While addressing the Mahofa family and Zanu PF supporters, Mnangagwa opened up on his food poisoning scare, saying he experienced what Mahofa at a Zanu PF conference in 2015 experienced when she was taken ill after a poison scare in Victoria Falls.
“I have come to tell you that what happened to Mai Mahofa in Victoria Falls is what also happened to me. I am making tremendous recovery. Those who wished me dead will be ashamed because when God’s time for one to die is not up, he will not die. I still have many years to live and the truth will come out,” Mnangagwa said.
However, Mphoko on Tuesday night, while he was acting president, responded to Mnangagwa with a scathing statement, accusing his counterpart of lying and undermining Mugabe’s authority.
In a statement, Mphoko alleged that Mnangagwa was also using his poisoning saga to cause tribal divisions for political expedience within Zanu PF. He added that Mnangagwa’s claim was a “calculated” challenge to Mugabe’s “public account that Mnangagwa’s medical doctor ruled out poisoning
“There’s now little doubt, if there ever was any, that there appears to be an agenda to undermine the authority of President Mugabe and to destabilise the country by using lies to fan ethnic tensions for political purposes,” Mphoko said.
In August, Mnangagwa was airlifted to South Africa for urgent medical attention following the poisoning scare at Zanu PF’s youth interface rally in Gwanda.
Mnangagwa last month dismissed speculative reports that he had eaten poisoned ice cream from the First Family’s Gushungo Dairies, although he did not dispute the poisoning narrative.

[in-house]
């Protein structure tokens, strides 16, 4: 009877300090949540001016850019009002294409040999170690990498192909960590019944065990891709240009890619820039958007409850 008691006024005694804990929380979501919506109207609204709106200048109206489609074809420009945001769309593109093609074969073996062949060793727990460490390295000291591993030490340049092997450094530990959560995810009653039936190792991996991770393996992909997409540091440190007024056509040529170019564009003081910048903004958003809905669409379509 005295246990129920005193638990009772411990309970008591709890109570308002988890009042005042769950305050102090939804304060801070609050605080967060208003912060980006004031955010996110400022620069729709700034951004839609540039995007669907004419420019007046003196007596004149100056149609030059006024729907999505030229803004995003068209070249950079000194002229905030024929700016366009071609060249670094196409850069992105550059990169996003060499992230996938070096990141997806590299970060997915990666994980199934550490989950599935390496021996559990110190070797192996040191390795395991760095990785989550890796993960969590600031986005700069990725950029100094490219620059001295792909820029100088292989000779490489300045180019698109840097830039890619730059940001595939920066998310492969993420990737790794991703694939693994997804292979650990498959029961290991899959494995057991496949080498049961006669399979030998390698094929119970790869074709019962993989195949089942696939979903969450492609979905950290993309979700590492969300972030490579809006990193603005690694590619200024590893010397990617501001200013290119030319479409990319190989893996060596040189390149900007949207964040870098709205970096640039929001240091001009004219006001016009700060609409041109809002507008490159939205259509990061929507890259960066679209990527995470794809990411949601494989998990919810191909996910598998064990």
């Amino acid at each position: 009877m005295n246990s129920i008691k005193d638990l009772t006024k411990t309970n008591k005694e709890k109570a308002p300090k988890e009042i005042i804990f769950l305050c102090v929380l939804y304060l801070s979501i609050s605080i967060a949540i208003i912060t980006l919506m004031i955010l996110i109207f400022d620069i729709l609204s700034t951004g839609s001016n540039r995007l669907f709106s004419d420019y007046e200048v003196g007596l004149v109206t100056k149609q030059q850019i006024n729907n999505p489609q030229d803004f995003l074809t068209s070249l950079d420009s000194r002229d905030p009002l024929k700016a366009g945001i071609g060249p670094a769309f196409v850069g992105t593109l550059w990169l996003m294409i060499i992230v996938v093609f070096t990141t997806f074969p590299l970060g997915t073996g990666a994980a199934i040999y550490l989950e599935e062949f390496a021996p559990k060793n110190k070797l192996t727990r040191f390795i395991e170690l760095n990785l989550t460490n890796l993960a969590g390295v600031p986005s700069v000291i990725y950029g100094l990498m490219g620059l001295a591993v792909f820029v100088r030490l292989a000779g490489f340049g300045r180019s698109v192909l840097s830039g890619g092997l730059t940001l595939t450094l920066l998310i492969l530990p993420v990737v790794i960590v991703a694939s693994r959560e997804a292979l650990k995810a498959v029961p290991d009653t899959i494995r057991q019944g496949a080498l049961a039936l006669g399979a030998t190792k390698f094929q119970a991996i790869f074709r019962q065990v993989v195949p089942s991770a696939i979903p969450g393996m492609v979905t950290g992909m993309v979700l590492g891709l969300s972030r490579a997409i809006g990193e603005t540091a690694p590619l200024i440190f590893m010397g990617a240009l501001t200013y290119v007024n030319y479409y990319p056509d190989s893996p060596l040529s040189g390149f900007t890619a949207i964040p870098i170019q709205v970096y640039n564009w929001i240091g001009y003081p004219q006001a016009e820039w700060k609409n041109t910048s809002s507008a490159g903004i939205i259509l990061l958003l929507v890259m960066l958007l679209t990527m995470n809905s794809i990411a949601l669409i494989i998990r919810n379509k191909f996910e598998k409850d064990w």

Meanwhile, in Harare last night, Grace launched an acerbic attack on Mnangagwa, saying the vice-president had crossed the line by accusing the First Family of attempting to poison him.
Grace also said she would not bow down to Mnangagwa’s allies threatening to stage a coup if Mugabe chooses another candidate to succeed him.
“Even these days when false claims are being peddled by politicians, you hear some saying someone has been poisoned by ice cream from Alpha Omega. It’s unfair. That is unfair to say that. Can I prepare just one cup for Mnangagwa, to kill Mnangagwa? I’m the wife of the president. Who is Mnangagwa? Who is he? Who would kill who here?” Grace said during the launch of Empower Bank last night.
“My husband is someone who is very disciplined when it comes to women. He is not a bambazonke (grab everything) type, never ever. He keeps me and me alone. Why would I want to kill someone who was appointed by my husband? It is nonsensical. If politics gets to this stage, it means you have run out of ideas. If you have run out of ideas, go home and retire. It is not proper to say you like the President yet you hate his wife, it’s not possible. I asked you in the Midlands whether the President erred by appointing you.”
Mugabe’s wife also warned the military against using coercion to drum up support for Mnangagwa. “We don’t like people who go around threatening people that if their preferred candidate or Mnangagwa is not elevated to the presidency, we will shoot you. Kill if you can, why aren’t you? We must all agree if the President says he wants to resign. We must all agree as a party over who shall take over. We say no to those who threaten to use bazookas. We are being threatened night and day that if so and so is not appointed (president), we will shoot you. We will not bow down to that pressure, never. You will have to arrest all of us for you to rule,” Grace said.
“We don’t want people who intimidate us. Don’t force people to vote you by threatening. If you choose to stage a coup, no one will recognise you. The AU doesn’t recognise such a government and don’t even dare talk about it. You have to be grateful that President Mugabe is a good man, otherwise some people would have been serving time now. Don’t take that tolerance too far.”